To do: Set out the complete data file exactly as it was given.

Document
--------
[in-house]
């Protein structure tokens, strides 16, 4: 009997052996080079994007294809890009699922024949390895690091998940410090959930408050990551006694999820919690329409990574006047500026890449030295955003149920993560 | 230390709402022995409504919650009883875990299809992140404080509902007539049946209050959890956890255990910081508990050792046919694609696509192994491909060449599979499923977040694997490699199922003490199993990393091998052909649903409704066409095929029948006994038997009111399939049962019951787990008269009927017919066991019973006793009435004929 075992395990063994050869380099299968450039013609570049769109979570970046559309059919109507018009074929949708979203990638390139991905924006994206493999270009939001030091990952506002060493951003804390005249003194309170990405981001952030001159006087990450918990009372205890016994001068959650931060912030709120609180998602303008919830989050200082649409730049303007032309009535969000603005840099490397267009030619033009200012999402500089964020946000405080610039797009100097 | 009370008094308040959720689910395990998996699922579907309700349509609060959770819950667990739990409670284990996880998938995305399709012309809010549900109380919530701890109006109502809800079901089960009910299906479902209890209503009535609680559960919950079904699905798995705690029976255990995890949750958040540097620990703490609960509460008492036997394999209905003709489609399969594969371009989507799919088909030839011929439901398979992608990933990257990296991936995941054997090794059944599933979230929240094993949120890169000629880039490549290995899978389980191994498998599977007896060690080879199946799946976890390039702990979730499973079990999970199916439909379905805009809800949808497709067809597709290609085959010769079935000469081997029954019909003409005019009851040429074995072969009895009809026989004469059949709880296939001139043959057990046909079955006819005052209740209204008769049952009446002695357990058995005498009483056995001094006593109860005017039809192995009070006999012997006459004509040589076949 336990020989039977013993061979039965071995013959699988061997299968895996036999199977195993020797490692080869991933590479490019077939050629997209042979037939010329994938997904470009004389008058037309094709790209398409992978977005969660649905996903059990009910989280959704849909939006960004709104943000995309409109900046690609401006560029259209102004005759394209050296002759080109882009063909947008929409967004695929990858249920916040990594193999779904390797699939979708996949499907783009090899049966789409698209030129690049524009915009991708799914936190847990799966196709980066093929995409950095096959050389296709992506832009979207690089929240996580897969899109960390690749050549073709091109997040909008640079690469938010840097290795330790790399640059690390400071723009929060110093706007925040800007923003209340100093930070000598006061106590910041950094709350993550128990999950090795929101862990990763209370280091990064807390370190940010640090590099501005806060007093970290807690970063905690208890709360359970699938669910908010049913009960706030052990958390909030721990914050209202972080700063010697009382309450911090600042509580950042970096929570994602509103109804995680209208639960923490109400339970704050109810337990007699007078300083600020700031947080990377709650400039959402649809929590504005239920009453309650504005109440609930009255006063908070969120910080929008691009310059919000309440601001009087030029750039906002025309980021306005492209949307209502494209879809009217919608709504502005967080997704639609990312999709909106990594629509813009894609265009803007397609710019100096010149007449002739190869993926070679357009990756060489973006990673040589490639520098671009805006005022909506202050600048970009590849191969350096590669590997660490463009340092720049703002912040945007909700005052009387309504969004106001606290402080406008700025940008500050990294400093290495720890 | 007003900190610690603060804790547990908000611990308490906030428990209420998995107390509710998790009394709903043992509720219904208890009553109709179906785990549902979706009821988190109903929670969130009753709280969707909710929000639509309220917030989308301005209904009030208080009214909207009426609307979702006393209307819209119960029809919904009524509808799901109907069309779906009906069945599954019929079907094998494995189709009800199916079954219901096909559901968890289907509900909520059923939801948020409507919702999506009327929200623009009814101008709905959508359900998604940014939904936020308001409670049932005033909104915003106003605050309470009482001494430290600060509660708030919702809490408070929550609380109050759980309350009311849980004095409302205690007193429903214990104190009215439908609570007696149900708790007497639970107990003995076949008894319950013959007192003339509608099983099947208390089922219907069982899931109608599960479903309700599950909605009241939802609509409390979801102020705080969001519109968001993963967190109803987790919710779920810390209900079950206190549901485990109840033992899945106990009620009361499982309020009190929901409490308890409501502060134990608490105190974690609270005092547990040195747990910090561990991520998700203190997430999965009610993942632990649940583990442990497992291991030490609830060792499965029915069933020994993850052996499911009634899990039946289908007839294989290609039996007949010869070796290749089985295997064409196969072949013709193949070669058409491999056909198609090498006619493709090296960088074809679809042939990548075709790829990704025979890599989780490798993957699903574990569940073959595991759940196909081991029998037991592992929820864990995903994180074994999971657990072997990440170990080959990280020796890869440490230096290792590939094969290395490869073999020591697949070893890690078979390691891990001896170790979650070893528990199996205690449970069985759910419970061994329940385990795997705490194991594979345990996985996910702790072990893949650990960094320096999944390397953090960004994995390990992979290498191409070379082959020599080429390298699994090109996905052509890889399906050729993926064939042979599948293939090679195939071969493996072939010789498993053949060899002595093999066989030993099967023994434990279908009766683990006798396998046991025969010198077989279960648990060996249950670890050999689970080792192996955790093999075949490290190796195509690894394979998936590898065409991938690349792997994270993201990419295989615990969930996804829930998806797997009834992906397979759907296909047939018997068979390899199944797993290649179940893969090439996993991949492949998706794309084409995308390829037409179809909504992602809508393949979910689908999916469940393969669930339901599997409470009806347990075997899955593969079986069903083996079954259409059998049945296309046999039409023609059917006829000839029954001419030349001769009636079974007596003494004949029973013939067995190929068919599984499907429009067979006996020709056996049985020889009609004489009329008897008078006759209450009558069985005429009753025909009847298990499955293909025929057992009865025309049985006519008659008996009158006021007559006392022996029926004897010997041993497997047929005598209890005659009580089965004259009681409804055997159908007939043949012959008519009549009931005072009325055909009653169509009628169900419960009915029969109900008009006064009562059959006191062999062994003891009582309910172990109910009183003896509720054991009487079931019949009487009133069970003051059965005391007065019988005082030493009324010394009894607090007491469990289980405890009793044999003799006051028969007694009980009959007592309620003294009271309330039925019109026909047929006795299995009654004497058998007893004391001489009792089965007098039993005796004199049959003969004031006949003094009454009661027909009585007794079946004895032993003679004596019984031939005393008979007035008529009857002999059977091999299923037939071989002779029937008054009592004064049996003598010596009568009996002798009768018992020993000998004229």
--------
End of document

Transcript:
[in-house]
């Protein structure tokens, strides 16, 4: 009997052996080079994007294809890009699922024949390895690091998940410090959930408050990551006694999820919690329409990574006047500026890449030295955003149920993560 | 230390709402022995409504919650009883875990299809992140404080509902007539049946209050959890956890255990910081508990050792046919694609696509192994491909060449599979499923977040694997490699199922003490199993990393091998052909649903409704066409095929029948006994038997009111399939049962019951787990008269009927017919066991019973006793009435004929 075992395990063994050869380099299968450039013609570049769109979570970046559309059919109507018009074929949708979203990638390139991905924006994206493999270009939001030091990952506002060493951003804390005249003194309170990405981001952030001159006087990450918990009372205890016994001068959650931060912030709120609180998602303008919830989050200082649409730049303007032309009535969000603005840099490397267009030619033009200012999402500089964020946000405080610039797009100097 | 009370008094308040959720689910395990998996699922579907309700349509609060959770819950667990739990409670284990996880998938995305399709012309809010549900109380919530701890109006109502809800079901089960009910299906479902209890209503009535609680559960919950079904699905798995705690029976255990995890949750958040540097620990703490609960509460008492036997394999209905003709489609399969594969371009989507799919088909030839011929439901398979992608990933990257990296991936995941054997090794059944599933979230929240094993949120890169000629880039490549290995899978389980191994498998599977007896060690080879199946799946976890390039702990979730499973079990999970199916439909379905805009809800949808497709067809597709290609085959010769079935000469081997029954019909003409005019009851040429074995072969009895009809026989004469059949709880296939001139043959057990046909079955006819005052209740209204008769049952009446002695357990058995005498009483056995001094006593109860005017039809192995009070006999012997006459004509040589076949 336990020989039977013993061979039965071995013959699988061997299968895996036999199977195993020797490692080869991933590479490019077939050629997209042979037939010329994938997904470009004389008058037309094709790209398409992978977005969660649905996903059990009910989280959704849909939006960004709104943000995309409109900046690609401006560029259209102004005759394209050296002759080109882009063909947008929409967004695929990858249920916040990594193999779904390797699939979708996949499907783009090899049966789409698209030129690049524009915009991708799914936190847990799966196709980066093929995409950095096959050389296709992506832009979207690089929240996580897969899109960390690749050549073709091109997040909008640079690469938010840097290795330790790399640059690390400071723009929060110093706007925040800007923003209340100093930070000598006061106590910041950094709350993550128990999950090795929101862990990763209370280091990064807390370190940010640090590099501005806060007093970290807690970063905690208890709360359970699938669910908010049913009960706030052990958390909030721990914050209202972080700063010697009382309450911090600042509580950042970096929570994602509103109804995680209208639960923490109400339970704050109810337990007699007078300083600020700031947080990377709650400039959402649809929590504005239920009453309650504005109440609930009255006063908070969120910080929008691009310059919000309440601001009087030029750039906002025309980021306005492209949307209502494209879809009217919608709504502005967080997704639609990312999709909106990594629509813009894609265009803007397609710019100096010149007449002739190869993926070679357009990756060489973006990673040589490639520098671009805006005022909506202050600048970009590849191969350096590669590997660490463009340092720049703002912040945007909700005052009387309504969004106001606290402080406008700025940008500050990294400093290495720890 | 007003900190610690603060804790547990908000611990308490906030428990209420998995107390509710998790009394709903043992509720219904208890009553109709179906785990549902979706009821988190109903929670969130009753709280969707909710929000639509309220917030989308301005209904009030208080009214909207009426609307979702006393209307819209119960029809919904009524509808799901109907069309779906009906069945599954019929079907094998494995189709009800199916079954219901096909559901968890289907509900909520059923939801948020409507919702999506009327929200623009009814101008709905959508359900998604940014939904936020308001409670049932005033909104915003106003605050309470009482001494430290600060509660708030919702809490408070929550609380109050759980309350009311849980004095409302205690007193429903214990104190009215439908609570007696149900708790007497639970107990003995076949008894319950013959007192003339509608099983099947208390089922219907069982899931109608599960479903309700599950909605009241939802609509409390979801102020705080969001519109968001993963967190109803987790919710779920810390209900079950206190549901485990109840033992899945106990009620009361499982309020009190929901409490308890409501502060134990608490105190974690609270005092547990040195747990910090561990991520998700203190997430999965009610993942632990649940583990442990497992291991030490609830060792499965029915069933020994993850052996499911009634899990039946289908007839294989290609039996007949010869070796290749089985295997064409196969072949013709193949070669058409491999056909198609090498006619493709090296960088074809679809042939990548075709790829990704025979890599989780490798993957699903574990569940073959595991759940196909081991029998037991592992929820864990995903994180074994999971657990072997990440170990080959990280020796890869440490230096290792590939094969290395490869073999020591697949070893890690078979390691891990001896170790979650070893528990199996205690449970069985759910419970061994329940385990795997705490194991594979345990996985996910702790072990893949650990960094320096999944390397953090960004994995390990992979290498191409070379082959020599080429390298699994090109996905052509890889399906050729993926064939042979599948293939090679195939071969493996072939010789498993053949060899002595093999066989030993099967023994434990279908009766683990006798396998046991025969010198077989279960648990060996249950670890050999689970080792192996955790093999075949490290190796195509690894394979998936590898065409991938690349792997994270993201990419295989615990969930996804829930998806797997009834992906397979759907296909047939018997068979390899199944797993290649179940893969090439996993991949492949998706794309084409995308390829037409179809909504992602809508393949979910689908999916469940393969669930339901599997409470009806347990075997899955593969079986069903083996079954259409059998049945296309046999039409023609059917006829000839029954001419030349001769009636079974007596003494004949029973013939067995190929068919599984499907429009067979006996020709056996049985020889009609004489009329008897008078006759209450009558069985005429009753025909009847298990499955293909025929057992009865025309049985006519008659008996009158006021007559006392022996029926004897010997041993497997047929005598209890005659009580089965004259009681409804055997159908007939043949012959008519009549009931005072009325055909009653169509009628169900419960009915029969109900008009006064009562059959006191062999062994003891009582309910172990109910009183003896509720054991009487079931019949009487009133069970003051059965005391007065019988005082030493009324010394009894607090007491469990289980405890009793044999003799006051028969007694009980009959007592309620003294009271309330039925019109026909047929006795299995009654004497058998007893004391001489009792089965007098039993005796004199049959003969004031006949003094009454009661027909009585007794079946004895032993003679004596019984031939005393008979007035008529009857002999059977091999299923037939071989002779029937008054009592004064049996003598010596009568009996002798009768018992020993000998004229």